ON a farm among the hills of New Hampshire there once lived a little boy whose name was Daniel Webster. He was a tiny fellow for one of his age. His hair was jet black, and his eyes were so dark and wonderful that nobody who once saw them could ever forget them.
He was not strong enough to help much on the farm; and so he spent much of his time in playing in the woods and fields. Unlike many farmers’ boys, he had a very gentle heart. He loved the trees and flowers and the harmless wild creatures that made their homes among them.
But he did not play all the time. Long before he was old enough to go to school, he learned to read; and he read so well that everybody liked to hear him and never grew tired of listening. The neighbors, when driving past his father’s house, would stop their horses and call for Dannie Webster to come out and read to them.
At that time there were no children’s books such as you have now. Indeed, there were but very few books of any kind in the homes of the New Hampshire farmers. But Daniel read such books as he could get; and he read them over and over again till he knew all that was in them. In this way he learned a great deal of the Bible so well that he could repeat verse after verse without making a mistake; and these verses he remembered as long as he lived.
Daniel’s father was not only a farmer, but he was a judge in the county court. He had a great love for the law, and he hoped that Daniel when he became a man would be a lawyer.
It happened one summer that a woodchuck made its burrow in the side of a hill near Mr. Webster’s house. On warm, dark nights it would come down into the garden and eat the tender leaves of the cabbages and other plants that were growing there. Nobody knew how much harm it might do in the end.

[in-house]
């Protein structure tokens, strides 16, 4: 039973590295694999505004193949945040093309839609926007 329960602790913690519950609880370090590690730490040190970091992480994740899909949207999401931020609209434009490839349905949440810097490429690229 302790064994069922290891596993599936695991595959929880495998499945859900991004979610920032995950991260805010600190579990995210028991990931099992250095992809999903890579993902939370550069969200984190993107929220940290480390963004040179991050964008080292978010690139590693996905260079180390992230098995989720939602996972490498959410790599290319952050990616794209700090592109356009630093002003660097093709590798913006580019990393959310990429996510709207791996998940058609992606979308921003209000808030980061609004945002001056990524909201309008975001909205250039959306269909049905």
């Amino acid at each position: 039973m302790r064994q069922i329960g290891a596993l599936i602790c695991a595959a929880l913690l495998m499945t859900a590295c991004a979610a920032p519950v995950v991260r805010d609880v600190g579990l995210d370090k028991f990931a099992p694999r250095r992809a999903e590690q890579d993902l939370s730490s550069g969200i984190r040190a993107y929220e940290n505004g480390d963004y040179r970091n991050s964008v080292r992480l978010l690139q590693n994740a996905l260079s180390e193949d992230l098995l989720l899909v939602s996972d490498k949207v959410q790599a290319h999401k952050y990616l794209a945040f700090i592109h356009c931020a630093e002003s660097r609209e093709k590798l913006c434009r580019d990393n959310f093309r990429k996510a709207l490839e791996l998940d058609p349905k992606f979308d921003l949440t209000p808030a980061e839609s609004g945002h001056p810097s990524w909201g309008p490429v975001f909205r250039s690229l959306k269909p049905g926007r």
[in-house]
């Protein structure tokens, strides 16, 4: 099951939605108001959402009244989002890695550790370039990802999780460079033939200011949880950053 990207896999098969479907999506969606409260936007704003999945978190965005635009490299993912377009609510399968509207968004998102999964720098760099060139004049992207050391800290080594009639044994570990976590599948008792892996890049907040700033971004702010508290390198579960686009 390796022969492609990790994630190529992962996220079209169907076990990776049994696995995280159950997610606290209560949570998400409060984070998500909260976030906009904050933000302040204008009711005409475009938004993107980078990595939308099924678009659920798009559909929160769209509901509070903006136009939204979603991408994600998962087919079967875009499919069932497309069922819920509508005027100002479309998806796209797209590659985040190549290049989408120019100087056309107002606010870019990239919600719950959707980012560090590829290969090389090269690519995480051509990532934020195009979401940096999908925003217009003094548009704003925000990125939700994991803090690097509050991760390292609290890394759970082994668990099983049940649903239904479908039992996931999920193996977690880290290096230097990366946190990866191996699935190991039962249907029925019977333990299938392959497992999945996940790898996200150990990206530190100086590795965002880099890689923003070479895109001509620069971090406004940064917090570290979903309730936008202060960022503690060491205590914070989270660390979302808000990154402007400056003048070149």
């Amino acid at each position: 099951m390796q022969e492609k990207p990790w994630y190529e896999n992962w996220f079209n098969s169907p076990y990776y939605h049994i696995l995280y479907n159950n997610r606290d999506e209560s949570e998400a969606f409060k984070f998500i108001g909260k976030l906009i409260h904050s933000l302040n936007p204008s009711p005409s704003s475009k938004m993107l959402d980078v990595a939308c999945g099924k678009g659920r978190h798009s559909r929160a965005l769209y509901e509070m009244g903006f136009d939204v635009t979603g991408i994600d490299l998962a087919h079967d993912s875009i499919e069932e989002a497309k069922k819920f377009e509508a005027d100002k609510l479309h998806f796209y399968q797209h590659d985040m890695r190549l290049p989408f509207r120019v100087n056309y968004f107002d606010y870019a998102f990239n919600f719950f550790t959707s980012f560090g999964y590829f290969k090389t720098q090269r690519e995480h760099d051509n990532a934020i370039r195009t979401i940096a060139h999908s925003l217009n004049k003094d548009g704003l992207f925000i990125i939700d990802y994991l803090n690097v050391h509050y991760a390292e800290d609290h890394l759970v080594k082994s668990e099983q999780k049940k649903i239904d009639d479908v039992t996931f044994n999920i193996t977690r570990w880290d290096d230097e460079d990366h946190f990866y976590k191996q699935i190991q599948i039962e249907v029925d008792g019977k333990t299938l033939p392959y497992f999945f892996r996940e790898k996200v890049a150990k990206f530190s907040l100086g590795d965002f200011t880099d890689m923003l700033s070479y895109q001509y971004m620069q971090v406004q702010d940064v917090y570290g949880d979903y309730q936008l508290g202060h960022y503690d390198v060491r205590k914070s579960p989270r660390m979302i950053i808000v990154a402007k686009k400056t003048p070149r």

Daniel and his elder brother Ezekiel made up their minds to catch the little thief. They tried this thing and that, but for a long time he was too cunning for them. Then they built a strong trap where the woodchuck would be sure to walk into it; and the next morning, there he was.
“We have him at last!” cried Ezekiel. “Now, Mr. Woodchuck, you’ve done mischief enough, and I’m going to kill you.”
But Daniel pitied the little animal. “No, don’t hurt him,” he said. “Let us carry him over the hills, far into the woods, and let him go.”
Ezekiel, however, would not agree to this. His heart was not so tender as his little brother’s. He was bent on killing the woodchuck, and laughed at the thought of letting it go.
“Let us ask father about it,” said Daniel.
“All right,” said Ezekiel; “I know what the judge will decide.”